iOS Universal Education
Touch your nose…Touch your ears…Recognition of body parts is one of primary skills that a child is expected to learn and master. This App helps cultivate that skill.
This app utilizes ABA method of intervention delivery to children with developmental disabilities, special education needs or Autism.
You can customize play settings to suit your child’s learning pace and needs. For example you can set time to answer each question. You can select play order from given options. All correct responses are rewarded with animations for positive reinforcement.
***About WebTeam Corporation***
Incorporated in 2005, WebTeam Corporation is a Somerset-based mobile application development firm that has pioneered the development of an autism management program comprising screening, assessment and intervention apps. WebTeam’s ABA-based autism apps help parents, teachers, health care experts, researchers and other stakeholders worldwide efficiently manage the entire life-cycle of autism from infancy to adulthood and employment.
By developing apps for autism intervention, WebTeam replicates individualized autism services on mobile devices, thereby making these necessary services available to the under-served population globally, especially in countries that lack the expertise necessary to tackle autism efficiently and in a cost-effective manner.
WebTeam’s innovative idea backed by proprietary technology, which was awarded by Verizon in the 2013 Powerful Answers Award competition, lets caregivers collect and share data efficiently to foster effective collaborations that will ultimately solve one of the world’s largest and growing developmental disorders.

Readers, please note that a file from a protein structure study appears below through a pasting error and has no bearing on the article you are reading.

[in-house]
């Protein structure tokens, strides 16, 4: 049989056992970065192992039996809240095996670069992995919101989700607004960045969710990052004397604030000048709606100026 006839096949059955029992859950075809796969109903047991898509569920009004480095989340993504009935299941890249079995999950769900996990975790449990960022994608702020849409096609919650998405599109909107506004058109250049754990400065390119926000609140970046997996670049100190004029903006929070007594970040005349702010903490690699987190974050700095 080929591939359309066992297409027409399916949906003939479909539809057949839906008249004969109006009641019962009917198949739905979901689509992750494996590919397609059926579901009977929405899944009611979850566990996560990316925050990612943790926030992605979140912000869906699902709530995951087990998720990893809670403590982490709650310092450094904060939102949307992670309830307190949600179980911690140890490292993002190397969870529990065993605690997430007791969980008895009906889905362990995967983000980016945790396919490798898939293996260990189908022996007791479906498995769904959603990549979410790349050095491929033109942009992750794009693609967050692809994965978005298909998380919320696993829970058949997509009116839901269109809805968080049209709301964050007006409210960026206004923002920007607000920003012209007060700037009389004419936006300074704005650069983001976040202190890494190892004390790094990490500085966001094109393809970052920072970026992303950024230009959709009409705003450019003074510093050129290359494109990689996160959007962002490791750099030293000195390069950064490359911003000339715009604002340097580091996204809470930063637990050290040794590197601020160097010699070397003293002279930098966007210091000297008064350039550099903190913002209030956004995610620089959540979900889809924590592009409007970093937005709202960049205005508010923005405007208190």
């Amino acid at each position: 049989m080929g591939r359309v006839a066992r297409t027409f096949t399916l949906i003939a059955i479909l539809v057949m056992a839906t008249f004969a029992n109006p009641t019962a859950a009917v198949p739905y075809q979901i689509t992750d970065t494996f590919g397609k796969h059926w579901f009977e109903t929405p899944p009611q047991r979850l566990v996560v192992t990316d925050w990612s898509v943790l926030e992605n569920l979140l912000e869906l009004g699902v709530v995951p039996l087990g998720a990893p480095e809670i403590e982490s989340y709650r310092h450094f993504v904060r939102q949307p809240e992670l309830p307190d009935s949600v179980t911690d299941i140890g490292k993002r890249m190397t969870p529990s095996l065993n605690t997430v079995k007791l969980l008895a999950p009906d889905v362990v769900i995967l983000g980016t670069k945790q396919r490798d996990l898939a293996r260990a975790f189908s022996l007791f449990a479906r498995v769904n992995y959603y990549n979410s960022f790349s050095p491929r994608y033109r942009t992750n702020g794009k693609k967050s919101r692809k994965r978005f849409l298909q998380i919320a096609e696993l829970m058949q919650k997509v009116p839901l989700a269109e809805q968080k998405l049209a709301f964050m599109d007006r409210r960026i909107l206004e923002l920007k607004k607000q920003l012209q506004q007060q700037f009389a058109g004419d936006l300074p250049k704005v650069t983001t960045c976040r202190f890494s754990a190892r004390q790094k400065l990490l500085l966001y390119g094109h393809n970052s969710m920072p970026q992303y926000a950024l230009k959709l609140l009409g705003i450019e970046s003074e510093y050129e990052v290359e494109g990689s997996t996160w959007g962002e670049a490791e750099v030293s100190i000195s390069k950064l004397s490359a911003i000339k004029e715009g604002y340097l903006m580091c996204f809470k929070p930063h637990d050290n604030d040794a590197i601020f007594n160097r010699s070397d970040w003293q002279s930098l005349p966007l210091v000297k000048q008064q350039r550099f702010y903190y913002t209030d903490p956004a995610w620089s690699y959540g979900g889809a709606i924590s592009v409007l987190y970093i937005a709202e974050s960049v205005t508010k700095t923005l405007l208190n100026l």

*** About ABA ***
As we know, the recommendation of 40 hours per week of ABA programming as employed by Lovaas’s study has been cited by many parents as being vital to their child’s success. The National Research Council’s 2001 report (p. 184) summarizes the skills necessary for implementing an effective ABA program as:
“Teachers must be familiar with theory and research concerning best practices for children with autistic spectrum disorders, including methods of applied behavior analysis, naturalistic learning, incidental teaching, assistive technology, socialization, communication, inclusion, adaptation of the environment, language interventions, assessment, and the effective use of data collection systems. Specific problems in generalization and maintenance of behaviors also affect the need for training in methods of teaching children with autistic spectrum disorders. The wide range of IQ scores and verbal skills associated with autistic spectrum disorders, from profound mental retardation and severe language impairments to superior intelligence make the need for training of personnel even greater.”